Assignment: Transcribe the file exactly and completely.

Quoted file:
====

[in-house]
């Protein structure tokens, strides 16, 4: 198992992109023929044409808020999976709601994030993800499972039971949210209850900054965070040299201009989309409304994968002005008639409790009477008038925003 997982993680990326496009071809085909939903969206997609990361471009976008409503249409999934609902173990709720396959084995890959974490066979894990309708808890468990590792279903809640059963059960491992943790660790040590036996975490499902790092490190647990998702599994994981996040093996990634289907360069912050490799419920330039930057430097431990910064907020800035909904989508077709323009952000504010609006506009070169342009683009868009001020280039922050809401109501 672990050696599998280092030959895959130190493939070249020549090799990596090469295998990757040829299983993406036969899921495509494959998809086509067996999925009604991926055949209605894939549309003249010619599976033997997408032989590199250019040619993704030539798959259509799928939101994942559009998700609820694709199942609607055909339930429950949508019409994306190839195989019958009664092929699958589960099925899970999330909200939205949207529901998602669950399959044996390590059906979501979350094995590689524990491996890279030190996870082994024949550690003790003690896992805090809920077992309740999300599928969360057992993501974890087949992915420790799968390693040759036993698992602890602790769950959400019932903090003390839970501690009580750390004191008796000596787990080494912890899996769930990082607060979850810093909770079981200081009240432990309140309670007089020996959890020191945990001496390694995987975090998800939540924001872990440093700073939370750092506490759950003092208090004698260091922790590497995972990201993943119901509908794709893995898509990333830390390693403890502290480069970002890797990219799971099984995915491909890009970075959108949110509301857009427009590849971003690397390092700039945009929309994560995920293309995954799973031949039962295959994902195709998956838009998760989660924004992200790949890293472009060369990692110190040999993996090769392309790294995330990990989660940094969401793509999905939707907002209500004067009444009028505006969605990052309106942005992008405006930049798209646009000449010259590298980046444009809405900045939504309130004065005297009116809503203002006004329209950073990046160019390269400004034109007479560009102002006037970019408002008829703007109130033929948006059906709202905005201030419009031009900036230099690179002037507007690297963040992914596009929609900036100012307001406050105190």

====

[in-house]
């Protein structure tokens, strides 16, 4: 198992992109023929044409808020999976709601994030993800499972039971949210209850900054965070040299201009989309409304994968002005008639409790009477008038925003 997982993680990326496009071809085909939903969206997609990361471009976008409503249409999934609902173990709720396959084995890959974490066979894990309708808890468990590792279903809640059963059960491992943790660790040590036996975490499902790092490190647990998702599994994981996040093996990634289907360069912050490799419920330039930057430097431990910064907020800035909904989508077709323009952000504010609006506009070169342009683009868009001020280039922050809401109501 672990050696599998280092030959895959130190493939070249020549090799990596090469295998990757040829299983993406036969899921495509494959998809086509067996999925009604991926055949209605894939549309003249010619599976033997997408032989590199250019040619993704030539798959259509799928939101994942559009998700609820694709199942609607055909339930429950949508019409994306190839195989019958009664092929699958589960099925899970999330909200939205949207529901998602669950399959044996390590059906979501979350094995590689524990491996890279030190996870082994024949550690003790003690896992805090809920077992309740999300599928969360057992993501974890087949992915420790799968390693040759036993698992602890602790769950959400019932903090003390839970501690009580750390004191008796000596787990080494912890899996769930990082607060979850810093909770079981200081009240432990309140309670007089020996959890020191945990001496390694995987975090998800939540924001872990440093700073939370750092506490759950003092208090004698260091922790590497995972990201993943119901509908794709893995898509990333830390390693403890502290480069970002890797990219799971099984995915491909890009970075959108949110509301857009427009590849971003690397390092700039945009929309994560995920293309995954799973031949039962295959994902195709998956838009998760989660924004992200790949890293472009060369990692110190040999993996090769392309790294995330990990989660940094969401793509999905939707907002209500004067009444009028505006969605990052309106942005992008405006930049798209646009000449010259590298980046444009809405900045939504309130004065005297009116809503203002006004329209950073990046160019390269400004034109007479560009102002006037970019408002008829703007109130033929948006059906709202905005201030419009031009900036230099690179002037507007690297963040992914596009929609900036100012307001406050105190």